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Raking it in

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Nicola Shaw, chief executive of the Channel tunnel rail link ‘operator’ HS1 Ltd, expects the company to ‘rake in well in excess of £300 million in 2015 due to rents and revenues from retailers at stations’, the Daily Express reported.

[Channel Tunnel rail link back on track, says chief executive, Ravender Sembhy, Daily Express, October 5, 2014]

[The Channel tunnel rail link] carries more than 50 million ­passengers each year. However, the firm is not expected to turn a profit until 2025 and ­Ontario and Borealis will likely receive a £50 million dividend this financial year. Ontario and Borealis paid £2.1 billion in 2010 for a 30-year concession but the firm has about £2 billion of debt.

Shaw said: “We’re a cash generative business and it is important that this is on an upward trajectory. This helps keep the debt under control.”
[…]
Ontario is expected to bid to run HS2 when it is put out to ­tender. Shaw also said that a new theme park, London Paramount Entertainment Resort, which will be linked to HS1’s Ebbsfleet station, will boost the local economy ­further, creating some 27,000 jobs. The 872-acre site will open in 2018 at a cost of £2 billion.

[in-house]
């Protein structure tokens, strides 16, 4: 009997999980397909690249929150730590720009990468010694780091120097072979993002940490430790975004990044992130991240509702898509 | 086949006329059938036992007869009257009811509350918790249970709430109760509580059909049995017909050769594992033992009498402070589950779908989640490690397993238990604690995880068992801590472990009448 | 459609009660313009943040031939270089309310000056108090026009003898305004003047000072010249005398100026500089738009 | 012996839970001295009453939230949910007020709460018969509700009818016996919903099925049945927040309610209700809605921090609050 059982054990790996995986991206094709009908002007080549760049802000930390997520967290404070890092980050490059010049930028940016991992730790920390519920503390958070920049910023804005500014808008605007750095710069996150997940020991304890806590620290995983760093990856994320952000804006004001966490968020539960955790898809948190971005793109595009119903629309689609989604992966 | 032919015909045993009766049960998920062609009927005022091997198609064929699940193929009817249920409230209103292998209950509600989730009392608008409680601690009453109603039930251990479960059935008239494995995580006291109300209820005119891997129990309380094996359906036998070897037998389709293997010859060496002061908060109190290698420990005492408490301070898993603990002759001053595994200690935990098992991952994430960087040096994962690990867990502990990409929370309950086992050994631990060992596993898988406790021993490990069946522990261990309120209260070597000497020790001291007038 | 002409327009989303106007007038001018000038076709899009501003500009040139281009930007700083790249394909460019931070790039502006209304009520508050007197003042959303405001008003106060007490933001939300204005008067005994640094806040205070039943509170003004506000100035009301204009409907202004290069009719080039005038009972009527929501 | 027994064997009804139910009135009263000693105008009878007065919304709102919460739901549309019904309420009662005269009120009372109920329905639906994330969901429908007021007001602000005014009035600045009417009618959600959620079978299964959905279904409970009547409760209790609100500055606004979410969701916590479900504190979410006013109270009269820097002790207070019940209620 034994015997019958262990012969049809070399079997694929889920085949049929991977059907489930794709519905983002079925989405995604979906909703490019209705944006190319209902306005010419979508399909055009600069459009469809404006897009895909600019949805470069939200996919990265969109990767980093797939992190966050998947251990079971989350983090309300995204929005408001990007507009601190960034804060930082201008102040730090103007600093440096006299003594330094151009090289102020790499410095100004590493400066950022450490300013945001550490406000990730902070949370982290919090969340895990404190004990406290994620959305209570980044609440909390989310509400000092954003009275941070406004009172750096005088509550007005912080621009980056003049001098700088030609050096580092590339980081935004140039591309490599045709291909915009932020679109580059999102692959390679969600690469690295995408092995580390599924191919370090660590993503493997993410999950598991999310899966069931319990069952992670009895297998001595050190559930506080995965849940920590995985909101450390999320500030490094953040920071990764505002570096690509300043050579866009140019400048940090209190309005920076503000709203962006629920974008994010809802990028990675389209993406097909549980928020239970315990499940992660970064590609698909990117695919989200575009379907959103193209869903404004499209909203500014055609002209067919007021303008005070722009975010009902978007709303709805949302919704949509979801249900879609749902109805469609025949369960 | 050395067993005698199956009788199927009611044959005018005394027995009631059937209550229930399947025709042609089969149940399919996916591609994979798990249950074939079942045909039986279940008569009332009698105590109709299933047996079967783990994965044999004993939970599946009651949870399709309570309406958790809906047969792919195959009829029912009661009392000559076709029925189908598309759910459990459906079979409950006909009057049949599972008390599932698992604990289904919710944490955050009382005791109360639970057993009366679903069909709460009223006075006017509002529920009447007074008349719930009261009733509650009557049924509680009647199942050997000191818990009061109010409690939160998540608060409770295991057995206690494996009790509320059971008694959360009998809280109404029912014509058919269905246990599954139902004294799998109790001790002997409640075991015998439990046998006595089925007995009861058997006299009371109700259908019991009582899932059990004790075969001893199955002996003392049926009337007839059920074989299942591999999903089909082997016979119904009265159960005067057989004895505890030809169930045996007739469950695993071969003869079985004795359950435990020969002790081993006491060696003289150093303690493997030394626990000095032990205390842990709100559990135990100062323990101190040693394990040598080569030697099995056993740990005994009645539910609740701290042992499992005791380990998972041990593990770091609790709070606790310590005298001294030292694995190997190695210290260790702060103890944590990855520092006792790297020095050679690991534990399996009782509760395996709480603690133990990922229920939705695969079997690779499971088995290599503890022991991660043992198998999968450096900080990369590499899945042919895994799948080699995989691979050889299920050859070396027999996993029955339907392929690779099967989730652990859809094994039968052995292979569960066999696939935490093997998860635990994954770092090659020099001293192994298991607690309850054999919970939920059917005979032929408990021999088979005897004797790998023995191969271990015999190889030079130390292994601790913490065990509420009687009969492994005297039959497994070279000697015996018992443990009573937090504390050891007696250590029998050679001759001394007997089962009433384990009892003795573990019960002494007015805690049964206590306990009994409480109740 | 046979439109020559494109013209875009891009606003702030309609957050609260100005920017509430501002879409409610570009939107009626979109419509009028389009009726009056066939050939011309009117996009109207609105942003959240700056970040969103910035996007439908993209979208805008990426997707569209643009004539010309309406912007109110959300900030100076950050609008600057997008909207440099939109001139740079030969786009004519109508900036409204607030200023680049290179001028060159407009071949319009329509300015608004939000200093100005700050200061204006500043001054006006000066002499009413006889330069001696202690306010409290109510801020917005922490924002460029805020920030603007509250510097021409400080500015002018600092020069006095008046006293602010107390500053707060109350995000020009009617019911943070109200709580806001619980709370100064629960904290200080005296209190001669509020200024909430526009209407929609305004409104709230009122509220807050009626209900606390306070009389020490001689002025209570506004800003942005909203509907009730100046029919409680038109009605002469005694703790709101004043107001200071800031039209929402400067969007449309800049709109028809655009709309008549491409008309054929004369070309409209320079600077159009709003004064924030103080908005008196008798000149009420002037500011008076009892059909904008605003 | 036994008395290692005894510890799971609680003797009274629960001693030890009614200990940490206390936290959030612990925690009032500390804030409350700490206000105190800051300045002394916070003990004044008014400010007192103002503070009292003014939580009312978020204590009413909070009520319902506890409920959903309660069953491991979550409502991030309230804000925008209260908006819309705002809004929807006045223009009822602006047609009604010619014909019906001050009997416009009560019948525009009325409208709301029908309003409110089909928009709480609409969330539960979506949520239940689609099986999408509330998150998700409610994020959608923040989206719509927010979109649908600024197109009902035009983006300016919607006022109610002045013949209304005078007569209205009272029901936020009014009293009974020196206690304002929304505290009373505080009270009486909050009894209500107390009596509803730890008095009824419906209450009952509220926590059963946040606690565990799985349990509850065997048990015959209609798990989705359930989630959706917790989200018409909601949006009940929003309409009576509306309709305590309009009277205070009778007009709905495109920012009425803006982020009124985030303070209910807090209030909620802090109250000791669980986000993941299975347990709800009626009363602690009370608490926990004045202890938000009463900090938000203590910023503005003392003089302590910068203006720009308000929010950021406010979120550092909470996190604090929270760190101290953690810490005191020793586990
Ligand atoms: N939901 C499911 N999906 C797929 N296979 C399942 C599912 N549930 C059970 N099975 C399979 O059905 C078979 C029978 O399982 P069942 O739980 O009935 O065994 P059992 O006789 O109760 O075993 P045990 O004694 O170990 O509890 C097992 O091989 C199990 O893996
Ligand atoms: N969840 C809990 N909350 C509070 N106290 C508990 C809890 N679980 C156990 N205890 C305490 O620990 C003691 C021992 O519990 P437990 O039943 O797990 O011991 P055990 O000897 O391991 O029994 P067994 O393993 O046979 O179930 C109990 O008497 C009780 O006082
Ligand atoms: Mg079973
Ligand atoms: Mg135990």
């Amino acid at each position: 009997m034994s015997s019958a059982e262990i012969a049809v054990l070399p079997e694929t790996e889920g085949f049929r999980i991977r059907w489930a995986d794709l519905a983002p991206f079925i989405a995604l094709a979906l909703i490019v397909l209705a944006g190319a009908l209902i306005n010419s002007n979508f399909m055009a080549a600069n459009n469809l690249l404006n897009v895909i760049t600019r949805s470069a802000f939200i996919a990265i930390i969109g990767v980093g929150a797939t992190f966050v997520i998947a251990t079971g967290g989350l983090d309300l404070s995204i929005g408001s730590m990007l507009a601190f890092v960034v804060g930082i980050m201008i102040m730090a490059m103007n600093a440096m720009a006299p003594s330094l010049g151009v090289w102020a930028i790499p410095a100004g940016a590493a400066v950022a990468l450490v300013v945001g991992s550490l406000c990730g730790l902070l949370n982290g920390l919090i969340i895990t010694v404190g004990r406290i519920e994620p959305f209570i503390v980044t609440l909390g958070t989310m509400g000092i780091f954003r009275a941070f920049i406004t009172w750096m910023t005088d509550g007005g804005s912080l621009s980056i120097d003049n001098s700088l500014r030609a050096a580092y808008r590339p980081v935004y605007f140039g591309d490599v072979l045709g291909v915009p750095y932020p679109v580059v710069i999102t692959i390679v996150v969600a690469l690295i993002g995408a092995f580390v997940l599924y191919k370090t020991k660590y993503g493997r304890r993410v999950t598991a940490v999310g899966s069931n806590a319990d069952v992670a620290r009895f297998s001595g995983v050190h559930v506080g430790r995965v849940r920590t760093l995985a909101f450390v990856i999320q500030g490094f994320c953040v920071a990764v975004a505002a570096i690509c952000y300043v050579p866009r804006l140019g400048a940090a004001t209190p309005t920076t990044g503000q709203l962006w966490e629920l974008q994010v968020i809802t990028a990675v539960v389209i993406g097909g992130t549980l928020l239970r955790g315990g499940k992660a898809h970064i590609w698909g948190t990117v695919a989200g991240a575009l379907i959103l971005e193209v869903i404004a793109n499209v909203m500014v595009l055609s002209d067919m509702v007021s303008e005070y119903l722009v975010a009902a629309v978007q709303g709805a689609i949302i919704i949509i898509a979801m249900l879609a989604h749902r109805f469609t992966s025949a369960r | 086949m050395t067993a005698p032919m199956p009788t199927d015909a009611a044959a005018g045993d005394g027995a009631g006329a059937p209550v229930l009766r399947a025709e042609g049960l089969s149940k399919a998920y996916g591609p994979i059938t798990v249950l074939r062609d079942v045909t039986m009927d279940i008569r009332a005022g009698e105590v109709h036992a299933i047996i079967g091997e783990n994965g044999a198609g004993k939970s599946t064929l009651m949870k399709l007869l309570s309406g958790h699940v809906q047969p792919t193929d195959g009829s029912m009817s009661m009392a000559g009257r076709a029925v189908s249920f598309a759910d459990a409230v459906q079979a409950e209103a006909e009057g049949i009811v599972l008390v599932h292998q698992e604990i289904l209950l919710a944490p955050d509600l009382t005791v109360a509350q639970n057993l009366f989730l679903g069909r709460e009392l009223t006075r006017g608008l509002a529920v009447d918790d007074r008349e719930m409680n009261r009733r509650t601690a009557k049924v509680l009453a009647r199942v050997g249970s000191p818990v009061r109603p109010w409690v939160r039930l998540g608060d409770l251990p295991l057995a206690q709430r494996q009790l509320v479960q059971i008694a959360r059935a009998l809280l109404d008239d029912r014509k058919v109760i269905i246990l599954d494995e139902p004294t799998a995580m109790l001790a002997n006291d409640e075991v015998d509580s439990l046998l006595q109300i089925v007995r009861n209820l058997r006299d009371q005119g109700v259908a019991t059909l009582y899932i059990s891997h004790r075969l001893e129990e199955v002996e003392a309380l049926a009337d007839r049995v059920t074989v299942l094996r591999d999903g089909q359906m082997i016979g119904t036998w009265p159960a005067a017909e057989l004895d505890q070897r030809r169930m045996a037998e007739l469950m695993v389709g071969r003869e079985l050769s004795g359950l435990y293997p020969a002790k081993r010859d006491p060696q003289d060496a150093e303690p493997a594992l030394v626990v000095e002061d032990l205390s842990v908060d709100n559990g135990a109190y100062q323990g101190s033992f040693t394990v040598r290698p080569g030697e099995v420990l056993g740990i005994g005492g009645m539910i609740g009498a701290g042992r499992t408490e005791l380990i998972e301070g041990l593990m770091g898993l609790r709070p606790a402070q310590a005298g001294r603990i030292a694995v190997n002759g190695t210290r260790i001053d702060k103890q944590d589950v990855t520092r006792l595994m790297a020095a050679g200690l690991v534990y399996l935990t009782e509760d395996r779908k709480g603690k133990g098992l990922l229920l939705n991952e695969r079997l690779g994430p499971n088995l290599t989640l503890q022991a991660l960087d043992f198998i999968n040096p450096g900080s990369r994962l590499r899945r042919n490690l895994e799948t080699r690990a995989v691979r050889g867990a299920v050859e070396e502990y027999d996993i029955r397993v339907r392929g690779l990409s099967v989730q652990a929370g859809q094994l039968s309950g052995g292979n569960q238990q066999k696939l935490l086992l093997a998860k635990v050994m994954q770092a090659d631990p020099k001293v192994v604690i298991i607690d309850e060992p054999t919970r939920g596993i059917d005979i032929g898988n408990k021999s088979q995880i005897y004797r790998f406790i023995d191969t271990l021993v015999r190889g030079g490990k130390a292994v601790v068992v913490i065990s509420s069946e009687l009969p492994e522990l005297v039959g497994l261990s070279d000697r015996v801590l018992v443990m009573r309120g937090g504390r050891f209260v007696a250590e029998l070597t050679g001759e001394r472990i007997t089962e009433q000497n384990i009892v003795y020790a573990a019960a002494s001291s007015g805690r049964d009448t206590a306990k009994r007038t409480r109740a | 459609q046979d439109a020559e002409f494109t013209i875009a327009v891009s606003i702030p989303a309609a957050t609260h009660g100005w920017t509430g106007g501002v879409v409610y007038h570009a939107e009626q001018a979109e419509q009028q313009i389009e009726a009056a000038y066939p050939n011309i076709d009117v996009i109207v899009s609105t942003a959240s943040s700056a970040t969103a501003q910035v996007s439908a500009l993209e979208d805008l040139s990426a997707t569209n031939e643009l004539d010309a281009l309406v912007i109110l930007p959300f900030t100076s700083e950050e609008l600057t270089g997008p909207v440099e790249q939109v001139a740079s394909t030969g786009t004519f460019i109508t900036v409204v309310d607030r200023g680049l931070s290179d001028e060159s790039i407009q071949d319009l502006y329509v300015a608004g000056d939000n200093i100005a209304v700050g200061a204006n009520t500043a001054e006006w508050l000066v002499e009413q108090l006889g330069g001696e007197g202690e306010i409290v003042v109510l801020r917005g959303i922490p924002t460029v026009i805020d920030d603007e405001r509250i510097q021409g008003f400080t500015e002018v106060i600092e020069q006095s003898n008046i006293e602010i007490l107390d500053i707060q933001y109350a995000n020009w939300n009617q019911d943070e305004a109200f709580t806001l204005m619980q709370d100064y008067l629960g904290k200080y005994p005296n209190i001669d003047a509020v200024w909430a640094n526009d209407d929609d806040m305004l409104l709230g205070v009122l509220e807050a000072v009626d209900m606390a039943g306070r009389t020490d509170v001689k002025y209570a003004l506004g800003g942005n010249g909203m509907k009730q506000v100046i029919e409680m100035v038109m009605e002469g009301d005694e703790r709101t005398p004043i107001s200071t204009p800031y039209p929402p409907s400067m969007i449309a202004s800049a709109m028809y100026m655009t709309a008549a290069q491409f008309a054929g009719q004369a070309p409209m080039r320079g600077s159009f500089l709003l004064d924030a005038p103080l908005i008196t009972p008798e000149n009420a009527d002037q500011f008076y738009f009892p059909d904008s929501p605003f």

HS1 Ltd tax avoidance story from the Independent newspaper, 24 Oct 2013

HS1 Ltd receives ~£10 subsidy per domestic passenger, so each trip costs the public purse around four times the GB average for a train journey. If HS2 were built, one could conservatively estimate an additional rail subsidy requirement of around £500 million per year, and expect a similar bundling up of Euston property assets.

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Written by beleben

October 6, 2014 at 2:14 pm

One Response

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  1. So HS1 needs rents and revenues from retail to keep afloat in addition to the subsidy it receives from the state for the commuter services. Of course HS2 will not have any revenue from short distance commuter services to London because there aren’t any suitable station pairs.

    johnma

    October 7, 2014 at 1:50 pm


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